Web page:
Breastfeeding is one important way we can help build a healthier population. Research has shown that, during the first year of life, breast milk is the most nutritious food for an infant. In addition, infants who are breastfed for nine months have a 30 percent reduced risk of being overweight. According to the Centers for Disease Control and Prevention (CDC) a baby's risk of becoming an overweight child goes down with each month of breastfeeding.
New Jersey’s maternity hospitals are engaged in a quality improvement initiative aimed at increasing breastfeeding rates and improving environments of care for moms and babies. This collaborative program is supported by the Chronic Disease Prevention and Control Unit, Division of Family Health, N.J. Department of Health, through the Centers for Disease Control and Prevention’s DP12-1305 grant “State Public Health Actions to Prevent and Control Diabetes, Heart Disease, Obesity and Associated Risk Factors and Promote School Health.”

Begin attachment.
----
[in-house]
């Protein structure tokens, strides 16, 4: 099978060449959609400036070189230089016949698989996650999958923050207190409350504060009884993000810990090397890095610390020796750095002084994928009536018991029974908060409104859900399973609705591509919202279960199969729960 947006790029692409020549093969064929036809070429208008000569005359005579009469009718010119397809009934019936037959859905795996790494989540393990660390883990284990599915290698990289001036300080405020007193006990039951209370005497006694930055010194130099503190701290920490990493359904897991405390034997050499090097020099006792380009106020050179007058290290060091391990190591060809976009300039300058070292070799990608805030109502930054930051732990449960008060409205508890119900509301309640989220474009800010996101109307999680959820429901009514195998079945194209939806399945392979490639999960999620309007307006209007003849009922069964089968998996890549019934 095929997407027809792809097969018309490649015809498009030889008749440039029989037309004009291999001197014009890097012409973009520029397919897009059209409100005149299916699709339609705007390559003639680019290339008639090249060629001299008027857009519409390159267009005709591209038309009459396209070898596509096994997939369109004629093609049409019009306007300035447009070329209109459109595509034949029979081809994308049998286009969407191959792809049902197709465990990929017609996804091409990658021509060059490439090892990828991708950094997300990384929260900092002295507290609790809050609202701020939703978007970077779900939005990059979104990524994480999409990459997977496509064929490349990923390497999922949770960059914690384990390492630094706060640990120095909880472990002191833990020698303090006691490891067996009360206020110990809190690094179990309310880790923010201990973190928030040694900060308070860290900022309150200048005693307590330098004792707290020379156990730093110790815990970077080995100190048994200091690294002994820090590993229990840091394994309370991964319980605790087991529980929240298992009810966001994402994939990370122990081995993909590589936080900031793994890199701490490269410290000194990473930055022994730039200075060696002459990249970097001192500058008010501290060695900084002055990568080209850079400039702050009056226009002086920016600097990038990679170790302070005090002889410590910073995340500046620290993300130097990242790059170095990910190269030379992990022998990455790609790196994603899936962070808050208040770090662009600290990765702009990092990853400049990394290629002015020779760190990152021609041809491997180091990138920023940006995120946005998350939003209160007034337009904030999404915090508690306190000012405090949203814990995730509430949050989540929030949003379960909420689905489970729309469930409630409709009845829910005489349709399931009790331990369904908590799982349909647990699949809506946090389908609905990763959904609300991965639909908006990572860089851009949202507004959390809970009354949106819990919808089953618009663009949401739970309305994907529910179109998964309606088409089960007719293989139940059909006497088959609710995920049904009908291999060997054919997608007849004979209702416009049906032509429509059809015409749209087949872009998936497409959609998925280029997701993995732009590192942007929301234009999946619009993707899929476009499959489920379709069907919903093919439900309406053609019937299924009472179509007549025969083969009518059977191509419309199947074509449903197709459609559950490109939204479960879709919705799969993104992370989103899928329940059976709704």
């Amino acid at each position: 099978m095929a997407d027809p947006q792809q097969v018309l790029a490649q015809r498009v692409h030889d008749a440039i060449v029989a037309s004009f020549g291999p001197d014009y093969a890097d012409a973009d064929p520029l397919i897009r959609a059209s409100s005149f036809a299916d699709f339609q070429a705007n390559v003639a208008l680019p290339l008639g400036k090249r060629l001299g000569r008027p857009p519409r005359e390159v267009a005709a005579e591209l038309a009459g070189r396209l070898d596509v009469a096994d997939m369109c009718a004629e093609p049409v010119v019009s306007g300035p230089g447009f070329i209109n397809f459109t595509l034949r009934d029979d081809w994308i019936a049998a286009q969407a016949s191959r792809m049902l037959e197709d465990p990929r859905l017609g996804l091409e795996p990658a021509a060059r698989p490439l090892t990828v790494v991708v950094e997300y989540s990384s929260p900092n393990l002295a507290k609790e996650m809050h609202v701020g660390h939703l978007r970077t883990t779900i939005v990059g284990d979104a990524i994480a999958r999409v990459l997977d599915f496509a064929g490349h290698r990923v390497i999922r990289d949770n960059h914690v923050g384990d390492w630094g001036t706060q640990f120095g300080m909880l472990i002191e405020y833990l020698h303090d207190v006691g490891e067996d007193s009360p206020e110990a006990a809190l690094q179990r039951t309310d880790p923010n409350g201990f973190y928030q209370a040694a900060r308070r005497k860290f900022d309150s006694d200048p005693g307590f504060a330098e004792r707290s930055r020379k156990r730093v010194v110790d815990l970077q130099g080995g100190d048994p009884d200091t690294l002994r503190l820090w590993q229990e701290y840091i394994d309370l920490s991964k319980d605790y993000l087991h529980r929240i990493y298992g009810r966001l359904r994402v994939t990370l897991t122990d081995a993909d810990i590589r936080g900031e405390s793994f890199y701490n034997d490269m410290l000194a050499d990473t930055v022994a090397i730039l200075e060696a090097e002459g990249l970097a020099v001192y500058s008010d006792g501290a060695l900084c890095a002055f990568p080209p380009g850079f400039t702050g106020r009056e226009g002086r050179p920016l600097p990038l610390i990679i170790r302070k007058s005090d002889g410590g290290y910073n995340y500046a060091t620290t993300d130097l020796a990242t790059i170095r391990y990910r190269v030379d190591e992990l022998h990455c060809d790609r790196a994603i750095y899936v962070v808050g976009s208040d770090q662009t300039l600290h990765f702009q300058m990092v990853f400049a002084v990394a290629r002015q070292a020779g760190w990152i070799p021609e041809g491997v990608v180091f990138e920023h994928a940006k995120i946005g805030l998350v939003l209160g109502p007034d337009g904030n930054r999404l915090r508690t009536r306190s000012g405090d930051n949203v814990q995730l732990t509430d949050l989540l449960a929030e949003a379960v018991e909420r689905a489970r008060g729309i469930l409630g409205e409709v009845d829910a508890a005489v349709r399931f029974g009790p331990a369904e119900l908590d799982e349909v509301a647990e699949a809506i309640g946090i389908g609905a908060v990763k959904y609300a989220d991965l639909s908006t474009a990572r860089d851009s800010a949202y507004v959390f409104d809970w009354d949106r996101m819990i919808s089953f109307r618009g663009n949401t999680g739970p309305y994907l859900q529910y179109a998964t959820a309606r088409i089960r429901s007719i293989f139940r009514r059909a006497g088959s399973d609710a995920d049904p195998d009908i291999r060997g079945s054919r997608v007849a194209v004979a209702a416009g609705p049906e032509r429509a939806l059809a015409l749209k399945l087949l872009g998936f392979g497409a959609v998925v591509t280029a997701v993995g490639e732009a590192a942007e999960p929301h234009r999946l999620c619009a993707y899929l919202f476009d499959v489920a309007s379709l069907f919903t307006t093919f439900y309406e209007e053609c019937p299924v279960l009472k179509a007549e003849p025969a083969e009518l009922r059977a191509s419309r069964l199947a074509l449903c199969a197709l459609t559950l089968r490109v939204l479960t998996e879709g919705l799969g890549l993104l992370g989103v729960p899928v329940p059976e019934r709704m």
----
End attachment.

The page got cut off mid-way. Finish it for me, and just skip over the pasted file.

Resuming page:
Important Information from the CDC
Other Tools and Resources
These presentations are made available to assist providers in addressing barriers and identifying potential solutions for implementing the WHO/UNICEF Ten Steps to Successful Breastfeeding and other initiatives aimed at improving breastfeeding support to their communities.